The show continues to layer twist after twist from there, building up a piecemeal narrative that lacks any sort of cohesion or satisfying emotional throughline. Much of Dimension W's plot is tiresomely cliche, like the fact that at least four separate wives are murdered to provide motivation for their husbands. Other parts are emotionally frustrating, like Kyouma proving himself more and more fundamentally unlikable while we're expected to find him cool and tough. By the time the series reaches its end, any sort of message about the nature of possibility has been lost in the show's complicated rambling and philosophical gobbledygook, resulting in a final takeaway of “Oh, it's over.”
I harp on the show's narrative problems because Dimension W's character and themes are pretty sterile. The show's visual style, focus on twists, and consistent action make it clear that the story's main goal is evoking a specific kind of cool. Unfortunately, this effort is inconsistent. The show's first couple episodes are blessed with some great animation highlights, battle sequences that are elevated through a clear sense of character weight. Even simple actions like Mira stumbling and falling down are given a sense of physical momentum, where you can really feel the balance of her weight on her feet. Most characters have distinctive fighting styles, and there are some light visual flourishes as well, like the show's tendency to frame characters against flat two-tone backgrounds.
But these visual flourishes are neither positive nor negative on their own - it's the dramatic effect of a show's visual choices that actually counts. In Dimension W's case, its cutaway shots only pulled me out of the scene rather than drawing me in, and they certainly didn't offer any dramatic visual intrigue. The show's animation also dries up fairly quickly, with the second half barely offering any meaningful highlights. And despite Kyouma's interesting style of combat, few scenes after the first two episodes offer him many chances to demonstrate his badassitude. What fight scenes exist are very brief, offering little chance for dramatic interplay.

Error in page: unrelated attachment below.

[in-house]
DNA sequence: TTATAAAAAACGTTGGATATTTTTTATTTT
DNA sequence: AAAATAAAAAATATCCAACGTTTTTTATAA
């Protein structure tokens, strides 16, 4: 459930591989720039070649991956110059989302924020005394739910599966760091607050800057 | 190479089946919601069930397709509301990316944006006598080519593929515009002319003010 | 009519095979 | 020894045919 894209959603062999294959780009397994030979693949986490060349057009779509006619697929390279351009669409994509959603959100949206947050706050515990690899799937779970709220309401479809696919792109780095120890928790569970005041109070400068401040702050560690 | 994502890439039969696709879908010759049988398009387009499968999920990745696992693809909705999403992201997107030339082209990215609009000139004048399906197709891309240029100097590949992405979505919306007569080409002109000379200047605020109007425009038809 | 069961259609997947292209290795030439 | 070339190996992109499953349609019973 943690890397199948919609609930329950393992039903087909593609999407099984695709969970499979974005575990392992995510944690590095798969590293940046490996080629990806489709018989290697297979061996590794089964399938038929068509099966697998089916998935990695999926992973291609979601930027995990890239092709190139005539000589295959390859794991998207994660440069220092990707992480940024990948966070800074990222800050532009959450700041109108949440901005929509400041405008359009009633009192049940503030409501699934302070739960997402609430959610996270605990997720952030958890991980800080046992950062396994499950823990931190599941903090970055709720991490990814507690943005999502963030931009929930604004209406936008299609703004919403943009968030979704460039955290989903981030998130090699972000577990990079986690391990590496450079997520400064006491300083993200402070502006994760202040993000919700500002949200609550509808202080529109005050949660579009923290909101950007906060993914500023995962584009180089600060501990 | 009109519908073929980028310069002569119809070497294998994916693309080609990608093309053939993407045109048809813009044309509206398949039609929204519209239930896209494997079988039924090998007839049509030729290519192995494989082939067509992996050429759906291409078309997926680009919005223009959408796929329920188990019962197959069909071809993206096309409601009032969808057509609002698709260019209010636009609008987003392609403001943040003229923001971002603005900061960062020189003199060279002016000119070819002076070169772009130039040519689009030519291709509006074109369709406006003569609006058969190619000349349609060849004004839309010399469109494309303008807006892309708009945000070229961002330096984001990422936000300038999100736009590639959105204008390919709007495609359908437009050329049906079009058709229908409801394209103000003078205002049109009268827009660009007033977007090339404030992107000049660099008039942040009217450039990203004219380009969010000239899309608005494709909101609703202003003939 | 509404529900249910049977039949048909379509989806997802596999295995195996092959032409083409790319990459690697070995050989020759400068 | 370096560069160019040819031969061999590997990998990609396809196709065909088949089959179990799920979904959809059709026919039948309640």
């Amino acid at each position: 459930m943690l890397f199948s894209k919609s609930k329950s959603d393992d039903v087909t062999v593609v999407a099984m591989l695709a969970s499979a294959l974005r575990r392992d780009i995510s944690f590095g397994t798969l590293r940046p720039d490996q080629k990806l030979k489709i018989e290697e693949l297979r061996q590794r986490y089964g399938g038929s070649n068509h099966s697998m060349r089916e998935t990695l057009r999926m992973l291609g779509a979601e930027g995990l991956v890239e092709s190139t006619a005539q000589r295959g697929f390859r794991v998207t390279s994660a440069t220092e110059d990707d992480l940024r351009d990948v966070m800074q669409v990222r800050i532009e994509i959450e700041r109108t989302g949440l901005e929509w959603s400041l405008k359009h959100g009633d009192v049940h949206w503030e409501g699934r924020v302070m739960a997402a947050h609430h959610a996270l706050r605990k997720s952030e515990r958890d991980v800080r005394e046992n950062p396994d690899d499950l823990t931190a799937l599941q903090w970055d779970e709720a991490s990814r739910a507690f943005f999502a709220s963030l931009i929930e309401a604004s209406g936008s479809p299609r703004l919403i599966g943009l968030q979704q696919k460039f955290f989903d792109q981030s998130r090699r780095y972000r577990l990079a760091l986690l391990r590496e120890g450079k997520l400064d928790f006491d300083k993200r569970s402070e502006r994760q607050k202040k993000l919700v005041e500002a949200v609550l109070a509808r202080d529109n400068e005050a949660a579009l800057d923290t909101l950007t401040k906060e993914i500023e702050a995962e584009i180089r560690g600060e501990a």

Dimension W's music is largely nondescript rock tunes, music that fits its style without really elevating its tone. The dub is solid on the whole, though a couple characters felt shaky to me - Lwai in particular is given a scratchy voice that doesn't really parse as convincingly childlike. But the central performances are all reasonable, meaning the question of dub versus sub will come down to personal preference.
Dimension W comes in a sturdy chipboard case that contains the show on DVD and Blu ray, along with a collection of glossy art cards featuring the main cast. On-disc extras are numerous, starting with the standard dub cast commentary tracks and extending to a variety of bonus video features. First off, there are a variety of versions of the textless opening song, along with promotional videos for the show itself and various other trailers. There's also a short and entirely superfluous OVA episode, where Mira and Kyouma go to a bathhouse and give the show one last bonus injection of fanservice.
The remaining extras are more unusual. There's a ten part “production diary” that chronicles the process for creating the anime, going over such diverse segments of production as scriptwriting, sound design, and CG implementation. The various segments include both overviews of production processes and interviews with a variety of key personnel, making it a welcome and very instructive dive into the anime industry. The final extra is called “Rose's Counseling Room,” which involves a chibi CG version of Mira getting questionable psychological counseling from a robot named Rose. If you didn't get enough Mira bullying in the show itself, I suppose you might appreciate a chipper pink-haired robot gaslighting all of Mira's insecurities.
On the whole, the show feels like a phoned-in stab at a coveted genre space, only recommendable if you're desperate for this kind of show specifically. I can understand what it's aiming for, but it never really gets there. There's a fine show hidden somewhere in Dimension W, but this production doesn't cut it.
Overall (dub) : C+
Overall (sub) : C+
Story : C-
Animation : B
Art : B
Music : B
+ Generally functional as an action vehicle, some occasional animation highlights in the beginning